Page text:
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update.356 (fwd)

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>From [email protected] Tue Jan 27 15:31:03 1998
Date: Tue, 27 Jan 1998 08:46:26 -0500
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Subject: update.356

PHYSICS NEWS UPDATE                         
The American Institute of Physics Bulletin of Physics News
Number 356 January 27, 1998   by Phillip F. Schewe and Ben Stein

LOCALIZATION OF LIGHT has been achieved by an Amsterdam-
Florence collaboration (contact Ad Lagendijk, [email protected]). 
Consider the movement of light through a  diffuse medium such as
milk, fog, or sugar.  The light waves scatter repeatedly, and the
transmission of light decreases as the light gets reflected. In the
Amsterdam-Florence experiment something different happens.  By
using a gallium-arsenide powder with a very high index of
refraction but with very low absorption at near infrared (wavelength
of 1064 nm), the researchers were, in a sense, able to get the light
to stand still.  That is, the light waves get into the medium and
bounce around in a standing wave pattern, without being absorbed. 
This is the first example of "Anderson localization" for near-visible
light.  This medium is not what would be called a "photonic
bandgap" material (analogous to a semiconductor for electrons) but
more like a "photonic insulator." (Wiersma et al., Nature, 18/25
December 1997; see also www.aip.org/physnews/graphics)

QUANTUM EVAPORATION occurs in a new experiment when a
beam of phonons (little pulses of sound issuing from a warm
filament) inside a pool of superfluid helium-4 is aimed at the liquid
surface from below.  In analogy with the photoelectric effect (in
which light ejects electrons from a surface), the phonons pop helium
atoms up out of the liquid.  By measuring the momenta of the
phonons and the evaporated atoms, one can determine that the
atoms originally had zero momentum parallel to the surface,
demonstrating directly (for the first time) that the He-4 atoms had
been part of a Bose-Einstein condensate (BEC), in which the atoms
fall into a single quantum state.  Theories of superfluid He-4 had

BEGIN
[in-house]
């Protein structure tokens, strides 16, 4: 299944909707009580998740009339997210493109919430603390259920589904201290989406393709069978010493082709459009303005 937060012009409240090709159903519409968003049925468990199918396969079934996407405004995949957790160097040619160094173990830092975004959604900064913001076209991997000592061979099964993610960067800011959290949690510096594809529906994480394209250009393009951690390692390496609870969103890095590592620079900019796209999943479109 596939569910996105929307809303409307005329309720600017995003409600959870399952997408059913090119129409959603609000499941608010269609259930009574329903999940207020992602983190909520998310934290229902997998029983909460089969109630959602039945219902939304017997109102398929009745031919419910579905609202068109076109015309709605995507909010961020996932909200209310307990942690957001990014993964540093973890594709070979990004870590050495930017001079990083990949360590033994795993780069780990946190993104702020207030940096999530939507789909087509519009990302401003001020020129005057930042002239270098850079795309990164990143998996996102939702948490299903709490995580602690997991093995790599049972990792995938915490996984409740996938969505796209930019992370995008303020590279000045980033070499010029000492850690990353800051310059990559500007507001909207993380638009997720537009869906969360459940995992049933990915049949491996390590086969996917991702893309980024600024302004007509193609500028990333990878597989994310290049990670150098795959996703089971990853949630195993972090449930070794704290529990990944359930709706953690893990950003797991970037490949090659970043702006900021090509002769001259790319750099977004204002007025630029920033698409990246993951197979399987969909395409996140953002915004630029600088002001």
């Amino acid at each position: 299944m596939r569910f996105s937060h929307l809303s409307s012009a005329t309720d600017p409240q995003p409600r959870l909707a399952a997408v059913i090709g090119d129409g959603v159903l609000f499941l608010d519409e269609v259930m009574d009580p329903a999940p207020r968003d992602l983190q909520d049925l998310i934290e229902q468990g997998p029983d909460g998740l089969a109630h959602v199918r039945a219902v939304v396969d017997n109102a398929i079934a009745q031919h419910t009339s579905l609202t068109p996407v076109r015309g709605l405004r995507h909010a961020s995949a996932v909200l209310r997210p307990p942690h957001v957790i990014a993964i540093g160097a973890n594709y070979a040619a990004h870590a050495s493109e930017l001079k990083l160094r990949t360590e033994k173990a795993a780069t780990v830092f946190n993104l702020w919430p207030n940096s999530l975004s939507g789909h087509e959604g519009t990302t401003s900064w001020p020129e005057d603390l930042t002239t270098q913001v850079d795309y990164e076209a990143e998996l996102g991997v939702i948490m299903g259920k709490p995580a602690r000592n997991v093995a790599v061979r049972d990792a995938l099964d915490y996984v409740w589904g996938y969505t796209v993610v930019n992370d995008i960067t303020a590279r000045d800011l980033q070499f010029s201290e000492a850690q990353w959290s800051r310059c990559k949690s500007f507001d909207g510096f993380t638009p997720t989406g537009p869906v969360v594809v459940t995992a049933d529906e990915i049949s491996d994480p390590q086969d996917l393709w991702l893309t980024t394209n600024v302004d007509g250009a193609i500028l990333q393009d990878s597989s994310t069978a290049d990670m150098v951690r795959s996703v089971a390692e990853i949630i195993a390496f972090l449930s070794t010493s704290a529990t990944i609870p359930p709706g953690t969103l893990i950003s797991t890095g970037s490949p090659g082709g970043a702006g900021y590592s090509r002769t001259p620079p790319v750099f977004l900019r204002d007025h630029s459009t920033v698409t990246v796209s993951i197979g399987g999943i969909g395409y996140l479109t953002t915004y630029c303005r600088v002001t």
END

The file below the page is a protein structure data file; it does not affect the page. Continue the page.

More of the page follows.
supposed that the atoms reside in a BEC state, but this had not been
experimentally verified until now.  The researcher, Adrian Wyatt
of the University of Exeter,  believes this method can be used to
generate beams of coherent helium atoms (an "atom laser" effect). 
(Nature, 1 January 1998.)

being published by researchers in Italy and England (Francesco
DeMartini, University of Rome, [email protected]).  Like
the Innsbruck teleportation scheme published several weeks earlier
(Update 351), this demonstration employs a pair of entangled
photons.   Whereas the Innsbruck experiment teleported the
polarization value of a third, distinct "message photon" to one of
the entangled photons, the Rome scheme encodes one of the
entangled photons with a specific polarization state and transmits
this state to the other entangled photon. Although different from the
Innsbruck experiment (which had a 25% teleportation success rate)
and the original theoretical proposal for teleportation, this scheme
works 100% of the time if the receiver applies the right
transformations on the second photon. (D. Boschi et al., upcoming
article in Physical Review Letters).  In another, theoretical paper,
Sam Braunstein of the University of Wales (Bangor) and Jeff
Kimble of Caltech propose an experimental method for extending
quantum teleportation from transmitting discrete variables such as
polarization to transmitting continuous variables like the amplitude
of the electric field associated with a light wave. (Braunstein et al.,
Phys. Rev. Lett., 26 January 1998.)